ENGLEWOOD, Colo. — During George Paton’s nine years as the Vikings’ assistant general manager, Minnesota didn’t make any draft-day fireworks.
The Vikings often traded back from their first-round selection to acquire additional selections, and they also traded from the second round back into the first round on three occasions. Minnesota, though, did not package picks to improve the positioning of their existing first-round picks. There were no moves up into the top five or even the top 10 — but that doesn’t mean Paton is opposed to that sort of big move in Denver.
“If we feel a player could help us, could upgrade us, and we feel he’s worth going to get, we’re going to go get [him],” Paton said Thursday at his pre-draft press conference.
Paton said there may be players in this draft “worthy” of that sort of trade, but the team has not yet made any calls to move up in the draft.
“This [would be] a draft-day trade, because you don’t know if that player’s going to be there,” Paton said. “Typically, these happen when you’re on the clock. Obviously we had a few trades early, but they knew they were going to get one of their players. If we were to move up, we’re not sure the player we’re moving up for would be there.”
If Denver indeed moves up, it could be for a quarterback. Paton said while the team is “really high” on Drew Lock, the Broncos will continue to evaluate their options in the draft and beyond.
While the Broncos have not yet tried to move up, Paton said the Broncos have received calls from other teams looking to move to No. 9. If Denver moved back, the team could acquire valuable picks in the early stages of the draft. As Paton explained, that would give the Broncos more chances to find impact players. The Vikings capitalized on this strategy often as they traded back to accumulate more picks.
“We just wanted to acquire as many picks as we could,” Paton said. “If the player was there, we were going to take him. But if there were three players we still liked, we were going to try to trade back, accumulate capital. I guess the philosophy is more darts, the better chance of you hitting the bull’s-eye. You know how it is: If you have seven picks and you hit on half, that’s not great. You’ve got three players. We always liked to get to 10, 10 plus — just more darts.”
Regardless of where the Broncos pick, Paton believes Denver will be in prime position to improve the team.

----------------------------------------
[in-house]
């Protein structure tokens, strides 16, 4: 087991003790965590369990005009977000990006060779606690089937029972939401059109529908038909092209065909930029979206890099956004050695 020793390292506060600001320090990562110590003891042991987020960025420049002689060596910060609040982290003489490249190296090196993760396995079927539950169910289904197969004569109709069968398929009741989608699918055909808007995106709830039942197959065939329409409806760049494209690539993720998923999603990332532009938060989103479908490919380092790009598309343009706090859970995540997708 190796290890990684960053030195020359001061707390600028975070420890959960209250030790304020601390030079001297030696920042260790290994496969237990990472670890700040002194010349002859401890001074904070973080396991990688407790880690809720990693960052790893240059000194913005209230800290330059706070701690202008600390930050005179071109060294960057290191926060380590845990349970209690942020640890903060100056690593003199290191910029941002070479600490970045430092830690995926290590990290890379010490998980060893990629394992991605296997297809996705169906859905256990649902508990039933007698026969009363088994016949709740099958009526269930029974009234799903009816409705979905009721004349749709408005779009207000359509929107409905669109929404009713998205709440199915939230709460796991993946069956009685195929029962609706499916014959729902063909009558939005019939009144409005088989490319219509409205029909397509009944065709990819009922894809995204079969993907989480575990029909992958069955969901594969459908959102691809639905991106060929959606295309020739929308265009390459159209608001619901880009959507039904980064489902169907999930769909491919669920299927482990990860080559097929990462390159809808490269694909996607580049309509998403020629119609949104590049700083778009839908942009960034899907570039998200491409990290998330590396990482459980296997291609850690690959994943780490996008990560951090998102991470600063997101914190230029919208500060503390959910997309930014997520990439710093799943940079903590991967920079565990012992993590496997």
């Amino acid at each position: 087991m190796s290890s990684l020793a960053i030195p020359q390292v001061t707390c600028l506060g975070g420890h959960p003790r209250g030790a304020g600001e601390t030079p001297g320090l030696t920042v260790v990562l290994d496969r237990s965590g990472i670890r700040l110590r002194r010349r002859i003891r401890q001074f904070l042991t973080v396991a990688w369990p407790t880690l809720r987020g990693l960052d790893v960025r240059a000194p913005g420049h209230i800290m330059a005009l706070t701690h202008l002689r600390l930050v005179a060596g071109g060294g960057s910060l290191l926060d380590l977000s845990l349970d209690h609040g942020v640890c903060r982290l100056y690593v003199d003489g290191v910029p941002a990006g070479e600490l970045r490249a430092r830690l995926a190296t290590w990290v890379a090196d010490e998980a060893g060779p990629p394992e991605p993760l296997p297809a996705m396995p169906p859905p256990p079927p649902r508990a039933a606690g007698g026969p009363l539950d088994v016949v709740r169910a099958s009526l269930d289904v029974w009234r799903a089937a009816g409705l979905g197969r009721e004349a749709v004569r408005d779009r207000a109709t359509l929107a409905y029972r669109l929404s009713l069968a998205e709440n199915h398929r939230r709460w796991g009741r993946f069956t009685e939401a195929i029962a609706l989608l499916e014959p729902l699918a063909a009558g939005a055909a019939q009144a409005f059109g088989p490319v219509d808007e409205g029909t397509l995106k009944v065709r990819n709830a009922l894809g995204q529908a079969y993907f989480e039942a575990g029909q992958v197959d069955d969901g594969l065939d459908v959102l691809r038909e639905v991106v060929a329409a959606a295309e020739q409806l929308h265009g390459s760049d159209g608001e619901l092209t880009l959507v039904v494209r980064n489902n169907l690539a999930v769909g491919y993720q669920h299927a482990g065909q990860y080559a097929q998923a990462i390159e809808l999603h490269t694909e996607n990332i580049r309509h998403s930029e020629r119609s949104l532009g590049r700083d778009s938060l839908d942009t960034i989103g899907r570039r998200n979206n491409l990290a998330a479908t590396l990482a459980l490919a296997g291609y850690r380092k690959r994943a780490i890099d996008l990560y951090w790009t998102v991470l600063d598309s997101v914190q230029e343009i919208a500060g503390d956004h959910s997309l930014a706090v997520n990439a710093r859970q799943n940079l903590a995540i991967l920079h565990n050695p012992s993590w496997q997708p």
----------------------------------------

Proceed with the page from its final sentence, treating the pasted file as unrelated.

“Where we’re picking, at No. 9, I really like it,” Paton said. “I think we filled enough needs in free agency where we don’t have to reach for a player. We can take the best player within reason. We have the flexibility to move up. We can move back. We have nine picks, we have three picks in the first 75, so we’re really excited. If we stand pat, we think we’ll get an impact player at No. 9. We’re looking forward to it. We feel we’re in prime position to upgrade our football team.”
The attention at Thursday’s press conference was largely on the quarterback position, but Paton said he also expects to add competition along the offensive line.
“I like our offensive line,” Paton said. “I think we probably need a little more depth. I like the draft. I like the draft at guard and tackle. I think you’ll be able to get a good offensive lineman in the first three rounds, maybe even four through six. I think our offensive line is — if you had to rank them in the league — they’re in the top third. We just need to add depth. We need to add competition. I think we’ll do that.”
Oregon’s Penei Sewell and Northwestern’s Rashawn Slater are widely considered the top tackles in the draft, and USC’s Alijah Vera-Tucker is expected to be the top guard off the board. Several other tackles are also expected to be drafted in the mid-to-late first round or early second round.
Tackle Ja’Wuan James could also provide an immediate boost to the unit. After playing in just three games in 2019 and opting out ahead of the 2020 season, James has been to UCHealth Training Center and “looks great,” Paton said.
“The expectation is he starts at right tackle and plays well,” Paton said.
Soon after the draft, the Broncos will need to make a decision on whether to exercise Bradley Chubb’s fifth-year option that will keep him in Denver through at least 2022. Chubb and wide receiver Courtland Sutton both became eligible for extensions following the end of the 2020 season, but Paton deferred a question about their contract statuses until after the draft.
“[They’re] two of our core guys, and we want them here a long time,” Paton said. “We’re not going to address that until after the draft. We’re strictly focused on the draft. But those are two of our guys.”
Paton has previously mentioned his belief in building a team through the draft and signing players to second contracts.